The market is likely to remain small compared with the U.S.’s overall appetite for natural gas in homes, businesses and transport. Even in an optimistic scenario, biogas from manure would supply only around 3% of today’s demand by 2040, according to a 2019study commissioned by the American Gas Foundation.
Still, money is pouring in from big companies looking to lower their carbon footprints quickly—as well as entrepreneurs smelling a business opportunity. Clean Energy said it is working on more than a billion dollars worth of deals through its dairy-gas joint ventures with BP and Total, and that it hopes to channel more than $2 billion in investment by2026.
California-based Chevron has committed around $500 million to develop renewable natural-gas supply, starting with dairies. A Chevron investor presentation in September showed plans for a national network of as many as “190,000 milking cow equivalents” and forecast double-digit returns. Amazon has inked a deal with Clean Energy to buy biogas for its massive trucking fleet; it declined to comment.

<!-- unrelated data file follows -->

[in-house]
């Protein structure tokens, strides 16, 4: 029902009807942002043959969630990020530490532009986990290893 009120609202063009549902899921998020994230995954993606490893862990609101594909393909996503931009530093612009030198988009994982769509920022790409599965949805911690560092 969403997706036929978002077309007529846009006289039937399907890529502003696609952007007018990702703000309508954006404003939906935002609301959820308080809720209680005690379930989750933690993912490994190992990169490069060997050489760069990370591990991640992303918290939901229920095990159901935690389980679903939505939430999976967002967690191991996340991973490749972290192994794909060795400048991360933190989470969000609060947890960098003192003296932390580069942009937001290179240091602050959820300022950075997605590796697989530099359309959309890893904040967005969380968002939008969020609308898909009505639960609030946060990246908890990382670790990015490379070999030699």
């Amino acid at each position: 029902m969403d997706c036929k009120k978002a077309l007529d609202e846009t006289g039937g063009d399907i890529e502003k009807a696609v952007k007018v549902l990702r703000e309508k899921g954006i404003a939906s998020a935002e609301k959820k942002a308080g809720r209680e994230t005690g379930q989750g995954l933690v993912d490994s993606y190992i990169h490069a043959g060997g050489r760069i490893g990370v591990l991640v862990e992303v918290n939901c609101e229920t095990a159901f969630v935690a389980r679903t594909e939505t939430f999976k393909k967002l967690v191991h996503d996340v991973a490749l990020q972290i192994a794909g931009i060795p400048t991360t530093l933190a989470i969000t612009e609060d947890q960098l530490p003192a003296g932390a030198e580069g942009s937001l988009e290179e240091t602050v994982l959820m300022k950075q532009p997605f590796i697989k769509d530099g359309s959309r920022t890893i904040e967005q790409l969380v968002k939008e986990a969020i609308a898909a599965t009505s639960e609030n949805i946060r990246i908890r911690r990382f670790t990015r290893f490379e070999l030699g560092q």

At a California Bioenergy plant, methane is separated from carbon dioxide before it is injected into a local utility’s pipeline.
The entire separation process happens over the course of a minute.
More than half of California’s methane is released from dairy and livestock manure, and by cow burps. The state has vowed to lower greenhouse gas emissions by 40% compared with 1990 levels by 2030, and it is focusing on methane reductions in particular. It is also targeting a 20% reduction in the carbon intensity of its transportation fuel relative to2010, and has so far managed to cut it by more than 7%.